This paper considers the professional work of teachers within Pupil Referral Units (PRUs) in Wales. Traditionally neglected by both policy and research, PRUs have become a focus of attention due to debates around attainment and the 'off rolling' of pupils from traditional schooling. Drawing on data from an ethnographic study of one Welsh PRU, this paper illustrates how teachers working within PRUs see themselves as occupying a hybrid space between teacher and social worker within a social pedagogic approach to teaching. We illustrate how this approach is underpinned by a strong moral and ethical account of their professional work. From this we illustrate how policy scrutiny and Welsh educational reforms have resulted in changes to teachers' perceptions of their working role and identity. While this policy focus is welcomed we suggest that any accountability frameworks introduced to judge Welsh PRU success need to adopt a highly contextualised approach which recognises the complex needs and backgrounds of PRU pupils and does not reduce success to only measures of academic attainment. By recognising the hybrid nature of professional practice and developing metrics of success which capture the social as well as academic needs of pupils within the Welsh PRU setting, Welsh Government (WG) will reinforce the social pedagogic approach of Welsh PRU teachers.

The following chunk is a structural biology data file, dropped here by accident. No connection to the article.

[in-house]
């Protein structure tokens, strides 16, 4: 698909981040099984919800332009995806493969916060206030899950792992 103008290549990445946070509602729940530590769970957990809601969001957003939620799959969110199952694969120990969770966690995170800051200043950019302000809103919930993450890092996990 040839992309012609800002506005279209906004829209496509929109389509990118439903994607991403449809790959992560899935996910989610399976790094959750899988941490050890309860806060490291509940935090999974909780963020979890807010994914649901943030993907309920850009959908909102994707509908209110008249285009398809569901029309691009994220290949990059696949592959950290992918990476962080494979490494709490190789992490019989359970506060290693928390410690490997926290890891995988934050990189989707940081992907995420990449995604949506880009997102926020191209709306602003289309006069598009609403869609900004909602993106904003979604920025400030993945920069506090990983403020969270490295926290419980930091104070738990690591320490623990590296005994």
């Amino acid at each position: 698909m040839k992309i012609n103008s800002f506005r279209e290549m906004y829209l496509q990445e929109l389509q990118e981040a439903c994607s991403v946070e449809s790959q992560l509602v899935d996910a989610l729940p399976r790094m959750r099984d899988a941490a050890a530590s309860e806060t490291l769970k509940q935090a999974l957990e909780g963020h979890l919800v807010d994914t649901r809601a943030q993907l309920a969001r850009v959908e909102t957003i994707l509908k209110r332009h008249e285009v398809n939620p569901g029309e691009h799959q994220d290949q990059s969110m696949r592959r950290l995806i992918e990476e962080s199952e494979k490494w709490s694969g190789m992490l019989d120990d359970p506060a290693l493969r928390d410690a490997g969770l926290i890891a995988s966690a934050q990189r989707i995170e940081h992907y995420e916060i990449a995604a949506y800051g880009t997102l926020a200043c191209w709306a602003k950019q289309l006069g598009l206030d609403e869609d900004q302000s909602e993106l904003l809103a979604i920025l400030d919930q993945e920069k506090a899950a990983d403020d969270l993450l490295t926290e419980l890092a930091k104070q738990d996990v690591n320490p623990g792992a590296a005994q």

How to Cite:
Connolly M. & Smith P., (2019) “Care and Education. a Case Study: Understanding Professional Roles and Identities of Teachers Within A Welsh Pru”, Wales Journal of Education 21(1). doi: https://doi.org/10.16922/wje.21.1.5